FIG. 11 is a view of a wafer portion having a pair of flip chip bumps which are to be processed in accordance with an alternate implementation of the invention.
FIG. 12 is a view of the FIG. 11 wafer portion at one processing step.
FIG. 13 is a view of the FIG. 11 wafer portion at a different processing step.
FIG. 14 is a view of the FIG. 11 wafer portion at a different processing step.
FIG. 15 is a view of a pair of substrates which have been bonded together.
This disclosure of the invention is submitted in furtherance of the constitutional purposes of the U.S. Patent Laws "to promote the progress of science and useful arts" (Article 1, Section 8).
Referring to FIGS. 1-3, a semiconductor wafer or substrate in process is shown generally at 20. Substrate 20 has been fabricated into discrete die or die areas. An exemplary die or die area is shown at 22. The die areas have integrated circuitry fabricated therewithin and will be singulated into individual die constituting flip chips.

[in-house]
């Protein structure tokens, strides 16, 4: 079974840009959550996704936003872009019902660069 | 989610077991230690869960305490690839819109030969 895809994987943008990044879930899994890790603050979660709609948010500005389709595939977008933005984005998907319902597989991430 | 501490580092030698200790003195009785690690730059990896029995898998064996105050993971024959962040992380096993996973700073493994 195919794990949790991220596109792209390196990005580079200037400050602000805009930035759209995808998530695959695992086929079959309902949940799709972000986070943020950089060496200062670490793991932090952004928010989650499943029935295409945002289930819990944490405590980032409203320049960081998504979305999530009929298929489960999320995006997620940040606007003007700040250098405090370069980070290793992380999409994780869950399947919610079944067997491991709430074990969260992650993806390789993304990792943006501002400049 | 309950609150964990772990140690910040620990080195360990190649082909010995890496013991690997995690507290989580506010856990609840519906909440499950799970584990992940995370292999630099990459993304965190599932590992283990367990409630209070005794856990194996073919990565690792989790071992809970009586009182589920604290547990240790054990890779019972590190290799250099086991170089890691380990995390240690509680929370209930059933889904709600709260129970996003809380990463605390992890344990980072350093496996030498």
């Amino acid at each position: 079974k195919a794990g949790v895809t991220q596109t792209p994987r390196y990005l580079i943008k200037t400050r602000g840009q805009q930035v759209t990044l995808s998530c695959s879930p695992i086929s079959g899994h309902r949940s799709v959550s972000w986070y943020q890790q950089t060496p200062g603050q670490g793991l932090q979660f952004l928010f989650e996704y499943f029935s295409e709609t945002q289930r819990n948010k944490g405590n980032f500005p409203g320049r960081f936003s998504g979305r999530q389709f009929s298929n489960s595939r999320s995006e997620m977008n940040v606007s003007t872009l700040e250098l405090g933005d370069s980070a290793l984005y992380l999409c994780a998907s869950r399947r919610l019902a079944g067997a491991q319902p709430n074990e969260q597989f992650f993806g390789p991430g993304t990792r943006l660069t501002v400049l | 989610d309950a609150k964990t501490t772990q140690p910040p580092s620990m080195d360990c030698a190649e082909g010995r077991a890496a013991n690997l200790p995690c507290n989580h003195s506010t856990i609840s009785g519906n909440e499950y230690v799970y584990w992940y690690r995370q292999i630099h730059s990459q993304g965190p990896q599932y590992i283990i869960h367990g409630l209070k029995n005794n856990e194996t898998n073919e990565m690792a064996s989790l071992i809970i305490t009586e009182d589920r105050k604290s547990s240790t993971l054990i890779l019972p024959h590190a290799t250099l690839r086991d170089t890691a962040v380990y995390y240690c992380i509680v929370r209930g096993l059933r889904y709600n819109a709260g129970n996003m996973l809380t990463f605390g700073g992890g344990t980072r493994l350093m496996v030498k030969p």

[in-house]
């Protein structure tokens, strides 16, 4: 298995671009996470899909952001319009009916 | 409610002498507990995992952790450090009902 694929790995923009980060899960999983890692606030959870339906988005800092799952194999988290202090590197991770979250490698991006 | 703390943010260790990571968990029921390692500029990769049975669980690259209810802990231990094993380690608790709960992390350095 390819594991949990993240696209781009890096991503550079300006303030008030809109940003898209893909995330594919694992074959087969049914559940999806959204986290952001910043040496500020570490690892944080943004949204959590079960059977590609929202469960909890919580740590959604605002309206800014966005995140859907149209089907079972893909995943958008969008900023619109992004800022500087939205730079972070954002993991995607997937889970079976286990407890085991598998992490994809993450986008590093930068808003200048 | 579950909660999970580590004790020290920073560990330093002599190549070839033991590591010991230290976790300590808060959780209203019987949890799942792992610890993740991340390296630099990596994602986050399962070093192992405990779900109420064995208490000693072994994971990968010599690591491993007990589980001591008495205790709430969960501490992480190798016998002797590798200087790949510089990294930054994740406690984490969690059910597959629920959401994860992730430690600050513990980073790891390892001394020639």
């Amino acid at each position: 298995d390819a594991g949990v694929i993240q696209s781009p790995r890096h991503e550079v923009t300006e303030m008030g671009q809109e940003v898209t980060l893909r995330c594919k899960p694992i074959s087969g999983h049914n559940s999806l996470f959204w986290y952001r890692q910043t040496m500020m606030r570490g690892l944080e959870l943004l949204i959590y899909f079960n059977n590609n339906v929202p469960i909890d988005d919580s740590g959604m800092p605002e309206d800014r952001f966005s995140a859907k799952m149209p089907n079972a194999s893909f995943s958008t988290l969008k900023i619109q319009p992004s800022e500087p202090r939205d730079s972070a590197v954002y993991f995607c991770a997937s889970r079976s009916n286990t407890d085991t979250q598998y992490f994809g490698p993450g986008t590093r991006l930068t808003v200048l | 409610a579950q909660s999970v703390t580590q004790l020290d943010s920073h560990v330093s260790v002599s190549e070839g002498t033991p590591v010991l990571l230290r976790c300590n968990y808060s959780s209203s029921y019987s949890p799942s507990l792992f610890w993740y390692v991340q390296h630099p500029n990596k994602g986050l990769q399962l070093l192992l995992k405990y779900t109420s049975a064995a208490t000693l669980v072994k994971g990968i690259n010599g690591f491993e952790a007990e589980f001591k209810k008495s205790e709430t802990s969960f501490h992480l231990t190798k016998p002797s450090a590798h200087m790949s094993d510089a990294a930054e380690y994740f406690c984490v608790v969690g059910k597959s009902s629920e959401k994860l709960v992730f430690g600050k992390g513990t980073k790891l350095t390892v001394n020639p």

A plurality of bumps 24 of conductive material are formed over substrate 20. For purposes of the ongoing discussion, substrate 20 and/or individual die 22 are considered as a first substrate. The illustrated bumps 24 constitute a portion of a series of bumps which are formed over substrate 20 and make desired contact with bond pads which are not specifically shown. The bond pads enable electrical connections to be made between the resultant chip and circuitry or components external of the chip. Individual bumps of the series have an outer surface 26 which defines a height h1 over the substrate. Individual bump heights can vary between the bumps as will become apparent below. Additionally, bumps can come in a range of heights. An exemplary range can be between about 1.5 to 4.5 mils. Other range values are possible. Bumps 24 also include base portions 28 which are disposed over substrate 22. The base portions define respective first surface areas A which engage substrate 22. First surface areas A define respective width dimensions of each bump which lie in directions in the plane of the page upon which FIG. 3 appears. Typical width dimensions are between about 8-10 mils. Other width dimensions are possible such as width dimensions between about 4-5 mils. The width dimensions are bounded by the outer surface of base portions 28 designated at 30 proximate substrate 22.